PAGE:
by Julia Steiny
Damian Ewens sits in his snazzy office at BetaSpring, a Providence business incubator. He's mother hen to Achievery, a business that provides a platform for building "digital badge" systems.
And they are? Well, they're basically a high-tech version of Boy Scout badges, certifying that the young man sporting one of the iconic patches on his sash actually knows something about knot-tying, canoeing or cooking over a campfire. The Scout manual explains what skills that badge certifies and the criteria for getting one.
Okay, but a "digital" badge?
Ewens takes his diploma, a Masters from Stanford University, opens the leather-like cover and starts swiping and touch-screening it the way you would an iPad. "Stanford gives you accreditation. But what you've got is a static piece of paper." With his fingers failing to get more information out of the diploma's image, he says, "My daughters wouldn't understand a static diploma." They'd be looking for the "About" or "Who we are" buttons to find out what the thing is.
While few would question the value of an M.Ed. from Stanford, in math no less, really, what does it mean? Exactly? Can he manage a classroom? Teach algebra through computer coding? Map lessons to the Common Core Standards? We don't know. A digital badge might tell us. We take the famous credential on faith, but badges give detailed backup to credentials with less name brand. Furthermore, how does anyone verify valuable skills and knowledge that have nothing to do with schools?
Mozilla Corporation re-booted proficiency-based credentialing.
Ewens says that in the 1970s, educators struggled with how to reward academic competency and mastery, instead of seat time. Today most high schools still hand out diplomas based on sticking it out and completing so-many Carnegie Units. A "D" is passing. No big competency there.
So after teaching high school in both California and Rhode Island, Ewens took over The Hub, a cool hang-out and alternative-learning center for high-school-age kids. Its motto is: "Learning happens anywhere, anytime." The Hub conscripts community partners — businesses, arts organizations, individuals — to act as mentors and internship sites so Hub kids can have "Expanded Learning Opportunities" (ELO). Ewens needed to figure out how to arrange real high-school credits for these skills acquired out of school. And even if a high school does grant credit, where does it go on a transcript? What would a college make of it?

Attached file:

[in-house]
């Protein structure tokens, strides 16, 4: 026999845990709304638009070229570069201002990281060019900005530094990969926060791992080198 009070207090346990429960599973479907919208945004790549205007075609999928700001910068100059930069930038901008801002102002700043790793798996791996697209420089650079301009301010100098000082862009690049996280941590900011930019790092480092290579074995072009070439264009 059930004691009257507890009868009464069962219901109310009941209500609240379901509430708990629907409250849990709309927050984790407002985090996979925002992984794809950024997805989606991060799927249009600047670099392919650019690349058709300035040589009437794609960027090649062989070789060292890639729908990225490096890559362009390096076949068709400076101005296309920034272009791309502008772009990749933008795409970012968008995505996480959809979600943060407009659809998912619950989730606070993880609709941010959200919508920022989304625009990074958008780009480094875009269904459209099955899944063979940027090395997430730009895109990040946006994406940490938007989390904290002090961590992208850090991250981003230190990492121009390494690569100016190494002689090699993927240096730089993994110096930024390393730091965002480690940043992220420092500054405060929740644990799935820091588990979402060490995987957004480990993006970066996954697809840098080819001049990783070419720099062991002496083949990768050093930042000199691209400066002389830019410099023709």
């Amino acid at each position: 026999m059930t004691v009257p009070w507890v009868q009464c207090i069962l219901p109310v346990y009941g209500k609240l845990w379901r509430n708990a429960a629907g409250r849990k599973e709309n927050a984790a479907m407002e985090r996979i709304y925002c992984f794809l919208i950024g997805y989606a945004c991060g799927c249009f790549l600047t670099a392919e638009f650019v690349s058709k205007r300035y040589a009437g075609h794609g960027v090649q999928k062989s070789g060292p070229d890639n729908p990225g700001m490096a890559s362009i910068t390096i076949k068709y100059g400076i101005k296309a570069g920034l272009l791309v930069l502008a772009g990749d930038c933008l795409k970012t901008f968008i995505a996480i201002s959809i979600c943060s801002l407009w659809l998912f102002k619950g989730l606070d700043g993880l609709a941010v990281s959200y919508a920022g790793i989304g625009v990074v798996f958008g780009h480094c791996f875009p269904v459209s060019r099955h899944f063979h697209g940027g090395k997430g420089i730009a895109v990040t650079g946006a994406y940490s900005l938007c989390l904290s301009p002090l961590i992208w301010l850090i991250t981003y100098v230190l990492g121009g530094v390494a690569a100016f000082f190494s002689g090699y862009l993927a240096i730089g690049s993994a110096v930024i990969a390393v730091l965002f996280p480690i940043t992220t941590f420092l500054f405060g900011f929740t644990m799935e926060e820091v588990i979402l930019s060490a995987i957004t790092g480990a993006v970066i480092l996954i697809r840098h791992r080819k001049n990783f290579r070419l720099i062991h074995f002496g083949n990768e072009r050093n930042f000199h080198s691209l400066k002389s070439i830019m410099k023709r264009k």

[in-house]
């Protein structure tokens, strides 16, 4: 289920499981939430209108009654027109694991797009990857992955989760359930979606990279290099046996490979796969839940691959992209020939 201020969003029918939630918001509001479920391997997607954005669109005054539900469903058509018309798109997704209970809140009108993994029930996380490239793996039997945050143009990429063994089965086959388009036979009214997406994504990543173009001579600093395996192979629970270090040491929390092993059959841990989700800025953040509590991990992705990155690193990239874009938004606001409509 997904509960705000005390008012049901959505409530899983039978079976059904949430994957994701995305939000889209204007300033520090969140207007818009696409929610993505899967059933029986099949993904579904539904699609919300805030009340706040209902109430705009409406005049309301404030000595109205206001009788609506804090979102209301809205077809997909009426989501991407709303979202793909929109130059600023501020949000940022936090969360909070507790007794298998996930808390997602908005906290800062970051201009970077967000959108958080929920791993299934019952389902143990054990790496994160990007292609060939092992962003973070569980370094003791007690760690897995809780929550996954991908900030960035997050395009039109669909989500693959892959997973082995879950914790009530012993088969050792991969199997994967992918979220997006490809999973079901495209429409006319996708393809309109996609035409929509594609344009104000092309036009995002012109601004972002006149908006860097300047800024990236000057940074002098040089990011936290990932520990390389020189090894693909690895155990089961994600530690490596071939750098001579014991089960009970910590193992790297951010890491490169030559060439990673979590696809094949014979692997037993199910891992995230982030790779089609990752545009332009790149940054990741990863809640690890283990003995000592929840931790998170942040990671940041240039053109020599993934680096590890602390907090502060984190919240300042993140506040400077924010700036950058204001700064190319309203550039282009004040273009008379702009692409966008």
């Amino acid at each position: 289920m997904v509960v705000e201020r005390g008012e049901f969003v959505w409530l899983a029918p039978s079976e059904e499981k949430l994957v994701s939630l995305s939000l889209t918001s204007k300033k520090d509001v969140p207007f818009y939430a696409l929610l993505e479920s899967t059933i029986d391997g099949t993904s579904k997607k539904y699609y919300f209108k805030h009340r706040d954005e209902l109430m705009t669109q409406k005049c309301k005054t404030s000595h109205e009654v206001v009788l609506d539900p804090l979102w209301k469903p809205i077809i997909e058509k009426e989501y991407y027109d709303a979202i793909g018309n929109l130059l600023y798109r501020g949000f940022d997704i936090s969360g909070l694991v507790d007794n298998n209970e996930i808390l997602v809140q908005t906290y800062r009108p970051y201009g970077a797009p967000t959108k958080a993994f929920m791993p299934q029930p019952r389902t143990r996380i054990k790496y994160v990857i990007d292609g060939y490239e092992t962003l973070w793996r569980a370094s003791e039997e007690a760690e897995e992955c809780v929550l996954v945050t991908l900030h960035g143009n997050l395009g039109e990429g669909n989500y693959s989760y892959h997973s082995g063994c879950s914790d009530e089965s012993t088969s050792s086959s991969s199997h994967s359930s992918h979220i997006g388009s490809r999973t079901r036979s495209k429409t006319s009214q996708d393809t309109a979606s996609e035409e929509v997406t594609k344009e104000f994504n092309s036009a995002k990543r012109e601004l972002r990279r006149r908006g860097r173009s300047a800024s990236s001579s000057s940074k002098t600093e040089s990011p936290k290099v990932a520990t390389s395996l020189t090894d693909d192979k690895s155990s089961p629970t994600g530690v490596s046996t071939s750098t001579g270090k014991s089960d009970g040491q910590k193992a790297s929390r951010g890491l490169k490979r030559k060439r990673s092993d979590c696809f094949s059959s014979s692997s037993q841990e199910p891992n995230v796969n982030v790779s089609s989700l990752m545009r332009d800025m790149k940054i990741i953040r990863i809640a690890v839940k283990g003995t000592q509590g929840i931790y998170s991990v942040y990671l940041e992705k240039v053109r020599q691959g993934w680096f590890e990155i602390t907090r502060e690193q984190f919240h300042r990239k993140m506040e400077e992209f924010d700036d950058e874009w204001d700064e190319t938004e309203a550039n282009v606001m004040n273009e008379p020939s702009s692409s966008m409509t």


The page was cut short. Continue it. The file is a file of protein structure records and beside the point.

As Ewens pondered his challenge, the Mozilla Corporation developed OpenBadges, an infrastructure for organizing what they call a badge "ecosystem." To populate what they hoped would be a diverse and ever-growing world of badges, they offered 30 grants to developers to make badges for specific purposes and to collaborate on creating the online universe to support them.
Two years ago Ewens landed one of those prized grants, launching him into a cyber-world that allowed him to marry real-world skills to a credentialing system that validate kids' mastery and competencies. Now he's an entrepreneur building Achievery with a partner, Kerri Lemoie, a self-taught developer.
Ewens says, "The way we've structured school, there's no bridge from there (to the real world). The idea is to create an open global certification system that enables us to capture, enable and verify skills that happen anywhere. If there were a digital badge that replicates any academic achievement, we could get away from the Ivory Tower. A badge is a verified, data-rich product, better than a resume and endorsements from LinkedIn. The person on the street can click the badge and see exactly what it certifies and what evidence backs it up."
The anatomy of a badge
To qualify for display on Mozilla's site, a badge needs certain specifics, which Achievery explains here. An icon is essential, of course, but when the college or employer clicks it, they need to know what the badge means — its name, issue date, the party issuing it, the criteria for earning it, and so on. Achievery works with clients to develop badge systems to capture employees' trainings, workshops and achievements. But Achievery also has a nifty do-it-yourself online kit that includes a free logo-maker.
Mozilla users can store badges in their own online backpack, effectively a hip, high-tech Boy Scout sash. A 10 FAQ will get you going both if you want to issue badges or earn them as supplements to your education credentials.
Mozilla's site emphasizes that it's not an either/or — go to school or make your own education with badges. Education is evolving, but right now it badly needs to bust out of its rigid 4 walls and 6-hour day as the only source of learning. Schools can't teach everything, nor should they try.
So if you're applying to college and you're an expert sailor, rapper or elder-care worker, those skills deserve to be credentialed, with a whole lot more punch than a mere self-reported list on an application or resume.
Especially for people who are highly talented but no good at school, badges are a godsend.
Julia Steiny is a freelance columnist who also blogs about Restorative Practices and Restorative Justice. After serving on the Providence School Board, she became the Providence Journal's education columnist for 16 years, and has written for many other outlets. As the founding director of the Youth Restoration Project, she's been building demonstration projects in Rhode Island since 2008. She analyses data and provides communications consulting on Information Works! and the RIDataHUB, through The Providence Plan. For more detail, seejuliasteiny.com or contact her at [email protected] or 24 Corliss Street #40022, Providence, RI 02904.